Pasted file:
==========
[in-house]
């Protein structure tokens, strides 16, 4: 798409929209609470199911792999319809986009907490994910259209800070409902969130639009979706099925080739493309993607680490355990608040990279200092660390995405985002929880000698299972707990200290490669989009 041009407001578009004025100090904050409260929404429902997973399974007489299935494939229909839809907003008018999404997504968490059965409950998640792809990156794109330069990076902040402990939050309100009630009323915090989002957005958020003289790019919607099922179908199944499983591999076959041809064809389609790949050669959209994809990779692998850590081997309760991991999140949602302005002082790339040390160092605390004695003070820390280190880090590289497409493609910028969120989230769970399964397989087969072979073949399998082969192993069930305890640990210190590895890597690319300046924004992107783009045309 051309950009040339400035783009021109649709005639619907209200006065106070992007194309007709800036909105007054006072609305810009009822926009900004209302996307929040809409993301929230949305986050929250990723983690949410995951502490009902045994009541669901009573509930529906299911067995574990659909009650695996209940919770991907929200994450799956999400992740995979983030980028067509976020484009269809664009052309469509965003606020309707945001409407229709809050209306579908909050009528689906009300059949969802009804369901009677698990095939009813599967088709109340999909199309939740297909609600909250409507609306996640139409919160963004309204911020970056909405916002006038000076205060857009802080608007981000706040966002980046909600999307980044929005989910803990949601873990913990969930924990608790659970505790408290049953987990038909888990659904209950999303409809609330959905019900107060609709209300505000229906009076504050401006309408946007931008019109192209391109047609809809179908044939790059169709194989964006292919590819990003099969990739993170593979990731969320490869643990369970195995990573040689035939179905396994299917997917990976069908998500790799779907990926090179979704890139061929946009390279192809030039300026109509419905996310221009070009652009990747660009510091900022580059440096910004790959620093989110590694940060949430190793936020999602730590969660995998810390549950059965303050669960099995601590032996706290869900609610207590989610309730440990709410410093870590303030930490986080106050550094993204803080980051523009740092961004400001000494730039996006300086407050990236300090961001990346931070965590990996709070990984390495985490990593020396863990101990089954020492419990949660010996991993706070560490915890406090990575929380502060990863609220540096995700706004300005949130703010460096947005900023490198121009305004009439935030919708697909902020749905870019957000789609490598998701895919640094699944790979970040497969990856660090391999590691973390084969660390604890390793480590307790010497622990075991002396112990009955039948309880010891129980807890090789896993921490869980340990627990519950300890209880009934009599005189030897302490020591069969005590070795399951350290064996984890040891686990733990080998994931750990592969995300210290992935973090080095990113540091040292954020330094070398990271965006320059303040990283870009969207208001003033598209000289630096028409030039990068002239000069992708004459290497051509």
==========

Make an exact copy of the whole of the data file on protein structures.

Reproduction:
[in-house]
């Protein structure tokens, strides 16, 4: 798409929209609470199911792999319809986009907490994910259209800070409902969130639009979706099925080739493309993607680490355990608040990279200092660390995405985002929880000698299972707990200290490669989009 041009407001578009004025100090904050409260929404429902997973399974007489299935494939229909839809907003008018999404997504968490059965409950998640792809990156794109330069990076902040402990939050309100009630009323915090989002957005958020003289790019919607099922179908199944499983591999076959041809064809389609790949050669959209994809990779692998850590081997309760991991999140949602302005002082790339040390160092605390004695003070820390280190880090590289497409493609910028969120989230769970399964397989087969072979073949399998082969192993069930305890640990210190590895890597690319300046924004992107783009045309 051309950009040339400035783009021109649709005639619907209200006065106070992007194309007709800036909105007054006072609305810009009822926009900004209302996307929040809409993301929230949305986050929250990723983690949410995951502490009902045994009541669901009573509930529906299911067995574990659909009650695996209940919770991907929200994450799956999400992740995979983030980028067509976020484009269809664009052309469509965003606020309707945001409407229709809050209306579908909050009528689906009300059949969802009804369901009677698990095939009813599967088709109340999909199309939740297909609600909250409507609306996640139409919160963004309204911020970056909405916002006038000076205060857009802080608007981000706040966002980046909600999307980044929005989910803990949601873990913990969930924990608790659970505790408290049953987990038909888990659904209950999303409809609330959905019900107060609709209300505000229906009076504050401006309408946007931008019109192209391109047609809809179908044939790059169709194989964006292919590819990003099969990739993170593979990731969320490869643990369970195995990573040689035939179905396994299917997917990976069908998500790799779907990926090179979704890139061929946009390279192809030039300026109509419905996310221009070009652009990747660009510091900022580059440096910004790959620093989110590694940060949430190793936020999602730590969660995998810390549950059965303050669960099995601590032996706290869900609610207590989610309730440990709410410093870590303030930490986080106050550094993204803080980051523009740092961004400001000494730039996006300086407050990236300090961001990346931070965590990996709070990984390495985490990593020396863990101990089954020492419990949660010996991993706070560490915890406090990575929380502060990863609220540096995700706004300005949130703010460096947005900023490198121009305004009439935030919708697909902020749905870019957000789609490598998701895919640094699944790979970040497969990856660090391999590691973390084969660390604890390793480590307790010497622990075991002396112990009955039948309880010891129980807890090789896993921490869980340990627990519950300890209880009934009599005189030897302490020591069969005590070795399951350290064996984890040891686990733990080998994931750990592969995300210290992935973090080095990113540091040292954020330094070398990271965006320059303040990283870009969207208001003033598209000289630096028409030039990068002239000069992708004459290497051509």